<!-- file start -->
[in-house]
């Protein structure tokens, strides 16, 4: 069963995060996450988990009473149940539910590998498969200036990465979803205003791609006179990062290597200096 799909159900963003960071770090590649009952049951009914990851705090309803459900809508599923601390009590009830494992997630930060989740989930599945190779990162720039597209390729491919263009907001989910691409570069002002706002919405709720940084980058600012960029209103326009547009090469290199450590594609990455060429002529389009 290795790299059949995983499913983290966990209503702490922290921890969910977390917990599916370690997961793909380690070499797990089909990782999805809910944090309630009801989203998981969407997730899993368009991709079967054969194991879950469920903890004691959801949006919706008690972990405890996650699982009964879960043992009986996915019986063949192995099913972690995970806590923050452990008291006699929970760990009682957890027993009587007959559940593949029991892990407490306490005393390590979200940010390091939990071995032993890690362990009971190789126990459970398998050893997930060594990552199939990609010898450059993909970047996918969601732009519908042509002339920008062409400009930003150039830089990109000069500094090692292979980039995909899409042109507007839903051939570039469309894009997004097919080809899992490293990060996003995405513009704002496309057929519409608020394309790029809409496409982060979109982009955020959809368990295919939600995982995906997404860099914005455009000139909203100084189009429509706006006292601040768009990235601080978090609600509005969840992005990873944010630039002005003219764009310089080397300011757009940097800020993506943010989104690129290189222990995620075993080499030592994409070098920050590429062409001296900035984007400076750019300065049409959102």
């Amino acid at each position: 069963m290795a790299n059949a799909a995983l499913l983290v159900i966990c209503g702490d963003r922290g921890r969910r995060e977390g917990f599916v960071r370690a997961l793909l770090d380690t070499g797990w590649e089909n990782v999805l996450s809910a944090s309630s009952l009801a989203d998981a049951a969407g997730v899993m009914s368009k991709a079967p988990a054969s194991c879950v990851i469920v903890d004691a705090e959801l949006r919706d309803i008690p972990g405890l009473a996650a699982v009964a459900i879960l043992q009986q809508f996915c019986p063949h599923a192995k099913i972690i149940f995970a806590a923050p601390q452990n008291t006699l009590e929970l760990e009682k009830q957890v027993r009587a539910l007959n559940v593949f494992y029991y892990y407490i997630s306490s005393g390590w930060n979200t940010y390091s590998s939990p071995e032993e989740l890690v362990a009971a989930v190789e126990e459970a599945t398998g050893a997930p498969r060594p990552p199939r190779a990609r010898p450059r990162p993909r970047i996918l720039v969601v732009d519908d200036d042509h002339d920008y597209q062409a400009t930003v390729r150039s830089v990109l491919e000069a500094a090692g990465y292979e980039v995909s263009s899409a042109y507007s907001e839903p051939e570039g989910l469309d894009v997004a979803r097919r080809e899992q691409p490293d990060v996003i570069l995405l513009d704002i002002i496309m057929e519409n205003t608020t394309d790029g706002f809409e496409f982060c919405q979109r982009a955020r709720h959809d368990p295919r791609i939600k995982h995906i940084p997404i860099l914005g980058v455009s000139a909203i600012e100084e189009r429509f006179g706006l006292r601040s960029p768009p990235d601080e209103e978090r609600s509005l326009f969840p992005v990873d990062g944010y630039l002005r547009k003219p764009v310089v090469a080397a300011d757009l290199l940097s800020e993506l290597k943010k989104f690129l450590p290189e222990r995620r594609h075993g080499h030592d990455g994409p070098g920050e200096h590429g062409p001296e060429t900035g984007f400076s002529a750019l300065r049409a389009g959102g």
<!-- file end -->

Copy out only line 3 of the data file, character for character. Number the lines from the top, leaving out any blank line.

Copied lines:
């Amino acid at each position: 069963m290795a790299n059949a799909a995983l499913l983290v159900i966990c209503g702490d963003r922290g921890r969910r995060e977390g917990f599916v960071r370690a997961l793909l770090d380690t070499g797990w590649e089909n990782v999805l996450s809910a944090s309630s009952l009801a989203d998981a049951a969407g997730v899993m009914s368009k991709a079967p988990a054969s194991c879950v990851i469920v903890d004691a705090e959801l949006r919706d309803i008690p972990g405890l009473a996650a699982v009964a459900i879960l043992q009986q809508f996915c019986p063949h599923a192995k099913i972690i149940f995970a806590a923050p601390q452990n008291t006699l009590e929970l760990e009682k009830q957890v027993r009587a539910l007959n559940v593949f494992y029991y892990y407490i997630s306490s005393g390590w930060n979200t940010y390091s590998s939990p071995e032993e989740l890690v362990a009971a989930v190789e126990e459970a599945t398998g050893a997930p498969r060594p990552p199939r190779a990609r010898p450059r990162p993909r970047i996918l720039v969601v732009d519908d200036d042509h002339d920008y597209q062409a400009t930003v390729r150039s830089v990109l491919e000069a500094a090692g990465y292979e980039v995909s263009s899409a042109y507007s907001e839903p051939e570039g989910l469309d894009v997004a979803r097919r080809e899992q691409p490293d990060v996003i570069l995405l513009d704002i002002i496309m057929e519409n205003t608020t394309d790029g706002f809409e496409f982060c919405q979109r982009a955020r709720h959809d368990p295919r791609i939600k995982h995906i940084p997404i860099l914005g980058v455009s000139a909203i600012e100084e189009r429509f006179g706006l006292r601040s960029p768009p990235d601080e209103e978090r609600s509005l326009f969840p992005v990873d990062g944010y630039l002005r547009k003219p764009v310089v090469a080397a300011d757009l290199l940097s800020e993506l290597k943010k989104f690129l450590p290189e222990r995620r594609h075993g080499h030592d990455g994409p070098g920050e200096h590429g062409p001296e060429t900035g984007f400076s002529a750019l300065r049409a389009g959102g």